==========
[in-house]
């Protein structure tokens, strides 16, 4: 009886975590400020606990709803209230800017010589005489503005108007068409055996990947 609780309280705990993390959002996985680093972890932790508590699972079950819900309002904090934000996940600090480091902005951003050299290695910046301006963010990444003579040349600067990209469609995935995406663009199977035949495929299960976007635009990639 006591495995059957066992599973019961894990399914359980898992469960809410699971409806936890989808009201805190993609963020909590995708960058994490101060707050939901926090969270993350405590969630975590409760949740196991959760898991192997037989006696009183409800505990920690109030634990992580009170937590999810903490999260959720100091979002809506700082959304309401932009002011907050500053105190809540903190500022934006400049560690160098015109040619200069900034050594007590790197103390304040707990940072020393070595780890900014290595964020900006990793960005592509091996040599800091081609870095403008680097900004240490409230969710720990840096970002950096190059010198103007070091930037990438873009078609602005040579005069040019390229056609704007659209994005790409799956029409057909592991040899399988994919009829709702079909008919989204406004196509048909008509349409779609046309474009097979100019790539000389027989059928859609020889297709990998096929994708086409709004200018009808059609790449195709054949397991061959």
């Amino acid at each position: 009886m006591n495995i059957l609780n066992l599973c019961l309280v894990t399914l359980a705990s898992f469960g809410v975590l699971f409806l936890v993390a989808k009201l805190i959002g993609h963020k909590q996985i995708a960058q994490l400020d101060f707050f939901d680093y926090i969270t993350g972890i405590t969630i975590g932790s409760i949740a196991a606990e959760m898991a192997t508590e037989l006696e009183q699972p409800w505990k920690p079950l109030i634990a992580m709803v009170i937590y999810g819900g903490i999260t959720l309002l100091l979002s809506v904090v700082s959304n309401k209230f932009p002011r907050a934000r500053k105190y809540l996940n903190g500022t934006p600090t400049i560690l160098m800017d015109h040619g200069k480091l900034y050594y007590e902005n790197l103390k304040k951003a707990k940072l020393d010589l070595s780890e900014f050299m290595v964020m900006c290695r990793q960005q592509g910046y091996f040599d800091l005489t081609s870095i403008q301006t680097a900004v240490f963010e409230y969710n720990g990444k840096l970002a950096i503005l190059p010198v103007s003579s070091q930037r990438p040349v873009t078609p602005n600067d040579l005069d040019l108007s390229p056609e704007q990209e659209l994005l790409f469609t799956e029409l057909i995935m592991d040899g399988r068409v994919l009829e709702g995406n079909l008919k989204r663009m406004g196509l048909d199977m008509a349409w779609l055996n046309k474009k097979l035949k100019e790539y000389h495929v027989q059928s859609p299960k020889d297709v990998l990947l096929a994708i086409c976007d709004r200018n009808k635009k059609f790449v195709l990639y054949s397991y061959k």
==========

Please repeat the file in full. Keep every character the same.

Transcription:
[in-house]
């Protein structure tokens, strides 16, 4: 009886975590400020606990709803209230800017010589005489503005108007068409055996990947 609780309280705990993390959002996985680093972890932790508590699972079950819900309002904090934000996940600090480091902005951003050299290695910046301006963010990444003579040349600067990209469609995935995406663009199977035949495929299960976007635009990639 006591495995059957066992599973019961894990399914359980898992469960809410699971409806936890989808009201805190993609963020909590995708960058994490101060707050939901926090969270993350405590969630975590409760949740196991959760898991192997037989006696009183409800505990920690109030634990992580009170937590999810903490999260959720100091979002809506700082959304309401932009002011907050500053105190809540903190500022934006400049560690160098015109040619200069900034050594007590790197103390304040707990940072020393070595780890900014290595964020900006990793960005592509091996040599800091081609870095403008680097900004240490409230969710720990840096970002950096190059010198103007070091930037990438873009078609602005040579005069040019390229056609704007659209994005790409799956029409057909592991040899399988994919009829709702079909008919989204406004196509048909008509349409779609046309474009097979100019790539000389027989059928859609020889297709990998096929994708086409709004200018009808059609790449195709054949397991061959």
């Amino acid at each position: 009886m006591n495995i059957l609780n066992l599973c019961l309280v894990t399914l359980a705990s898992f469960g809410v975590l699971f409806l936890v993390a989808k009201l805190i959002g993609h963020k909590q996985i995708a960058q994490l400020d101060f707050f939901d680093y926090i969270t993350g972890i405590t969630i975590g932790s409760i949740a196991a606990e959760m898991a192997t508590e037989l006696e009183q699972p409800w505990k920690p079950l109030i634990a992580m709803v009170i937590y999810g819900g903490i999260t959720l309002l100091l979002s809506v904090v700082s959304n309401k209230f932009p002011r907050a934000r500053k105190y809540l996940n903190g500022t934006p600090t400049i560690l160098m800017d015109h040619g200069k480091l900034y050594y007590e902005n790197l103390k304040k951003a707990k940072l020393d010589l070595s780890e900014f050299m290595v964020m900006c290695r990793q960005q592509g910046y091996f040599d800091l005489t081609s870095i403008q301006t680097a900004v240490f963010e409230y969710n720990g990444k840096l970002a950096i503005l190059p010198v103007s003579s070091q930037r990438p040349v873009t078609p602005n600067d040579l005069d040019l108007s390229p056609e704007q990209e659209l994005l790409f469609t799956e029409l057909i995935m592991d040899g399988r068409v994919l009829e709702g995406n079909l008919k989204r663009m406004g196509l048909d199977m008509a349409w779609l055996n046309k474009k097979l035949k100019e790539y000389h495929v027989q059928s859609p299960k020889d297709v990998l990947l096929a994708i086409c976007d709004r200018n009808k635009k059609f790449v195709l990639y054949s397991y061959k």